The electricity generated from Bruce Power nuclear is among the lowest cost generation in the province and provides price stability for Ontario families and businesses.
Like most generators in Ontario, Bruce Power’s price for output is controlled by the province through a contract with the Ontario Power Authority (OPA). In 2013, the average price paid for output from the Bruce Power site was 6.2 cents per kilowatt hour (Kwh) – a very low cost supply source for the province.
The price paid for Bruce Power nuclear includes $7 billion of private investment over the last decade into publicly-owned assets, which includes the refurbished capacity from Units 1 and 2 and a wide range of other investments to extend and optimize the output from the site.
The cost of electricity is often a misunderstood issue, as there is confusion on the role of the Hourly Ontario Energy Price (HOEP) and the Global Adjustment Mechanism (GAM). The figure below illustrates the percentage of supply from each energy source in 2013 and their contribution to the GAM.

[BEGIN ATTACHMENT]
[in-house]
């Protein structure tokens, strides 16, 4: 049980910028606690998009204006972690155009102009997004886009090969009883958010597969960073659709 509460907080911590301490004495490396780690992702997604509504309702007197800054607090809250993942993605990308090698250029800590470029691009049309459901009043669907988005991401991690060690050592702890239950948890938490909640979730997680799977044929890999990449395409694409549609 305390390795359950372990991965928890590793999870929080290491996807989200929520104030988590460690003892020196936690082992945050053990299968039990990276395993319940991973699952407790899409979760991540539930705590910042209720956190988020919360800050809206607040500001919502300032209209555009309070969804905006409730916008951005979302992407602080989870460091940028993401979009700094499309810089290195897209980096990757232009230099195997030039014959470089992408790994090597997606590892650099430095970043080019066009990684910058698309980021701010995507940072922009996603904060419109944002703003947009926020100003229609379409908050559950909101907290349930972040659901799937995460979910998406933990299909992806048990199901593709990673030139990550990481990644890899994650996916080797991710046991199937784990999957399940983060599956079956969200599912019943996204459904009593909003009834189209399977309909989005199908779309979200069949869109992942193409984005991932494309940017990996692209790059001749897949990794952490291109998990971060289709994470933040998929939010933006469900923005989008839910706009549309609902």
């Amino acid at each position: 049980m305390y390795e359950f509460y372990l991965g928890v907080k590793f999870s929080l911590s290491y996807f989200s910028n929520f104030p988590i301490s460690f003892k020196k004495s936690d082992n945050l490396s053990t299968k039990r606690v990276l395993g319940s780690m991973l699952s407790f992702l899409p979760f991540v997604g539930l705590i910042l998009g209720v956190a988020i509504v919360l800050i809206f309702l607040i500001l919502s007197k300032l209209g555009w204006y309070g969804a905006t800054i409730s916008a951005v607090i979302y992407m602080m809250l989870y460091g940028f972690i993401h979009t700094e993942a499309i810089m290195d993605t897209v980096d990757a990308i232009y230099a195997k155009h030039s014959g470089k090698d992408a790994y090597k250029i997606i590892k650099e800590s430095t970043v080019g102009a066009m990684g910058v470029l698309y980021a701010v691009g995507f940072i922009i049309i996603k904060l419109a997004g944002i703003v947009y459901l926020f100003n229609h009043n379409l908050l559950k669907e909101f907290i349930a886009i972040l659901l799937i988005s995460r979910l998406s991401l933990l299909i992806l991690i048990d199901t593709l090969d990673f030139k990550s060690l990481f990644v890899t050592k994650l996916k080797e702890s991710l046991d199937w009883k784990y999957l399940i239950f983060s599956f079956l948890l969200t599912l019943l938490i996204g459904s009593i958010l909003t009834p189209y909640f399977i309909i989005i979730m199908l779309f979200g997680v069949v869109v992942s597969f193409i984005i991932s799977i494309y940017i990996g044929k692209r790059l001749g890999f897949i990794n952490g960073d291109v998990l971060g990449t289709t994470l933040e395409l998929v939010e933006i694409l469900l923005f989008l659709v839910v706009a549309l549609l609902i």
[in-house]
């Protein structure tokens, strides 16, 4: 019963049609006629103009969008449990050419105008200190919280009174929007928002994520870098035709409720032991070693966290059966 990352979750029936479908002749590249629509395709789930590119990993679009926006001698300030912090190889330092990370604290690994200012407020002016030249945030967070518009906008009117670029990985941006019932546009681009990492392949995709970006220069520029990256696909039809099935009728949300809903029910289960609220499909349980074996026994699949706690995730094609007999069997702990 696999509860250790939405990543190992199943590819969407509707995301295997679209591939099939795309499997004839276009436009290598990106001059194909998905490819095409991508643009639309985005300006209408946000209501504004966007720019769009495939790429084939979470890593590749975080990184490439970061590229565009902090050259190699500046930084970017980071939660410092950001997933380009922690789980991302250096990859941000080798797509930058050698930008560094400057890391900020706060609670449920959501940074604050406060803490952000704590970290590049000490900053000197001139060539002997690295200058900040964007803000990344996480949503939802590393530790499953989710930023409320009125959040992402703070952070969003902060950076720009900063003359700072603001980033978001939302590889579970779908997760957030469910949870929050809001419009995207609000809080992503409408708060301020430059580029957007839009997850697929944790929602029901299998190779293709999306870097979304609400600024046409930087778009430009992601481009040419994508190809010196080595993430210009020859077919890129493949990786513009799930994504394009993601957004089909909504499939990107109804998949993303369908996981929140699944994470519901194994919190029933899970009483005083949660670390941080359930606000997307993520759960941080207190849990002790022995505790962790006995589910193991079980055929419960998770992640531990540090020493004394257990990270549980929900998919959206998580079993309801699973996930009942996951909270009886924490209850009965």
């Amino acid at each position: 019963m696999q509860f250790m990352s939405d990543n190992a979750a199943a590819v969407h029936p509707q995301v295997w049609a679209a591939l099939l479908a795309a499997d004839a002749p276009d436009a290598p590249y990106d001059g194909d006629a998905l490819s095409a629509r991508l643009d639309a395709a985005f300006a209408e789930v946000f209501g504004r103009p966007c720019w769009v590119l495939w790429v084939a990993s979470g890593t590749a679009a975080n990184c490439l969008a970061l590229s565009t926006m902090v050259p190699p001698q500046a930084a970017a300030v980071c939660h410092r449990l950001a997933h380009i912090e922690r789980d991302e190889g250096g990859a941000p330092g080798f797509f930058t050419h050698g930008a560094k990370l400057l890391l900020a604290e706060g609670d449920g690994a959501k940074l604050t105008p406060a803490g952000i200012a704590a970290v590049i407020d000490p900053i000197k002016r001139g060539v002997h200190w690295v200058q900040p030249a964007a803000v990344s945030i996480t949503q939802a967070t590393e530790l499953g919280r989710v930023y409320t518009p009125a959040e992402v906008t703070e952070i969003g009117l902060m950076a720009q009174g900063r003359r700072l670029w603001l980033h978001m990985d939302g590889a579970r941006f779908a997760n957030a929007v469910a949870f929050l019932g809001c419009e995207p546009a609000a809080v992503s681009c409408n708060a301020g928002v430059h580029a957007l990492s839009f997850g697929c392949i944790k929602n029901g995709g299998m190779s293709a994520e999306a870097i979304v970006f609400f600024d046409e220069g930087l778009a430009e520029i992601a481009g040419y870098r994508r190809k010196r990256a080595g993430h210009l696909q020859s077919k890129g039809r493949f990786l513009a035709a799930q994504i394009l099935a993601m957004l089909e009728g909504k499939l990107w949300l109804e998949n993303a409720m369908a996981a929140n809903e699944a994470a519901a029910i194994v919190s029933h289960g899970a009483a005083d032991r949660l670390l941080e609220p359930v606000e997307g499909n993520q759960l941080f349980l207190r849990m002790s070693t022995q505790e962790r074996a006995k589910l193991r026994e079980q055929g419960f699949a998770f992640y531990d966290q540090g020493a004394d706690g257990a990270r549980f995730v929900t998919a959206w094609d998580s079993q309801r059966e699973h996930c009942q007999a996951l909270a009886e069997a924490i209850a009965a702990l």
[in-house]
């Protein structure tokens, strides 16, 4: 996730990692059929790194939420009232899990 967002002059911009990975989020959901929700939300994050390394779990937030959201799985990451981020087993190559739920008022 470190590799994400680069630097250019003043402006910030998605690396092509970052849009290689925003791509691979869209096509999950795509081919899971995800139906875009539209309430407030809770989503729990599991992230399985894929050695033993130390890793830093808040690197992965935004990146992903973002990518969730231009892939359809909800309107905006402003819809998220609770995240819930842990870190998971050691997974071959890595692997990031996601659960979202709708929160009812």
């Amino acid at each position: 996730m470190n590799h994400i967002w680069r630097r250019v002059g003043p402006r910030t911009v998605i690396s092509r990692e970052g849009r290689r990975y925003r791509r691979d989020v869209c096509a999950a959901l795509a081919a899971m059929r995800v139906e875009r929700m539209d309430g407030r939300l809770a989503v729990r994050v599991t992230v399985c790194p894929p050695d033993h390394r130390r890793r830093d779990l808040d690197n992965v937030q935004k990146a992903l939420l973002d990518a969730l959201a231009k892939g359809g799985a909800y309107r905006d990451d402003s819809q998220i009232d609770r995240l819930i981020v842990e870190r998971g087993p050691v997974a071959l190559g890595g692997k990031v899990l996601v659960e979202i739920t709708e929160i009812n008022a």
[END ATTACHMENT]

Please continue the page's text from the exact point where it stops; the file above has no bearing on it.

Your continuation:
As the figure illustrates, the lower-cost sources of electricity, such as nuclear and hydro, contribute to GAM on a lower percentage than the volume of electricity they produce, due to the fact they provide large volumes of clean electricity, keeping costs low for Ontario ratepayers.
There is also the perception the large capital requirements for nuclear projects equate to a high price of power for consumers – this is not the case. Since nuclear plants generate a large volume of electricity, with a high degree of reliability, the capital requirements of the facility are spread over significant amounts of generation, meaning the cost to ratepayers is affordable. In the case of Bruce Power, the price paid for electricity covers all costs, including decommissioning of the facility when it reaches its end of life, the management of low-, medium- and high-level waste, and capital investments in the facility.
From an overall supply mix perspective, the role of nuclear today and refurbished nuclear in the future will play a critical role in keeping electricity costs low for Ontario families and businesses. The figure below compares the relative cost of electricity from all the various sources, in a report recently released by the Ontario Ministry of Energy. As the figure illustrates, the cost of nuclear refurbishment remains highly competitive and a key element to keeping electricity costs low and bending the price curve forward.